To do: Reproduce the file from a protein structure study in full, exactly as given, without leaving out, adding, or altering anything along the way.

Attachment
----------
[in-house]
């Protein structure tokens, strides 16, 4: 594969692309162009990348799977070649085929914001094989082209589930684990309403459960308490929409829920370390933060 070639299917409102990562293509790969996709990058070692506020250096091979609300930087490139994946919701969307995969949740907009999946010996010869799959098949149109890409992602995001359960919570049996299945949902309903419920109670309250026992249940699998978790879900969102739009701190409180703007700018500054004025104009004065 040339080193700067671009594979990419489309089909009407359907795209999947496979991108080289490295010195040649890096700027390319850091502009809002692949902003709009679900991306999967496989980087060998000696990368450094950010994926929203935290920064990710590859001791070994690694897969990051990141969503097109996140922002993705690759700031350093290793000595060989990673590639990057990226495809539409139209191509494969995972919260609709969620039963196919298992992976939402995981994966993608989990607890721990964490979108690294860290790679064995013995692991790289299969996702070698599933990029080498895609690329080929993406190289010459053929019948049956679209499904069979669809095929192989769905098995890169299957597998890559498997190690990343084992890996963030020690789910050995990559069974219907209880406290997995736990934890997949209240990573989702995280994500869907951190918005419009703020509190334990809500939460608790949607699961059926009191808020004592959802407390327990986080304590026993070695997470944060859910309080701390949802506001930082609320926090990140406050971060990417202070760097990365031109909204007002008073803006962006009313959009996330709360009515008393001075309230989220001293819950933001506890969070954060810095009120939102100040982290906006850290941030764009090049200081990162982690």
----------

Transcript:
[in-house]
């Protein structure tokens, strides 16, 4: 594969692309162009990348799977070649085929914001094989082209589930684990309403459960308490929409829920370390933060 070639299917409102990562293509790969996709990058070692506020250096091979609300930087490139994946919701969307995969949740907009999946010996010869799959098949149109890409992602995001359960919570049996299945949902309903419920109670309250026992249940699998978790879900969102739009701190409180703007700018500054004025104009004065 040339080193700067671009594979990419489309089909009407359907795209999947496979991108080289490295010195040649890096700027390319850091502009809002692949902003709009679900991306999967496989980087060998000696990368450094950010994926929203935290920064990710590859001791070994690694897969990051990141969503097109996140922002993705690759700031350093290793000595060989990673590639990057990226495809539409139209191509494969995972919260609709969620039963196919298992992976939402995981994966993608989990607890721990964490979108690294860290790679064995013995692991790289299969996702070698599933990029080498895609690329080929993406190289010459053929019948049956679209499904069979669809095929192989769905098995890169299957597998890559498997190690990343084992890996963030020690789910050995990559069974219907209880406290997995736990934890997949209240990573989702995280994500869907951190918005419009703020509190334990809500939460608790949607699961059926009191808020004592959802407390327990986080304590026993070695997470944060859910309080701390949802506001930082609320926090990140406050971060990417202070760097990365031109909204007002008073803006962006009313959009996330709360009515008393001075309230989220001293819950933001506890969070954060810095009120939102100040982290906006850290941030764009090049200081990162982690």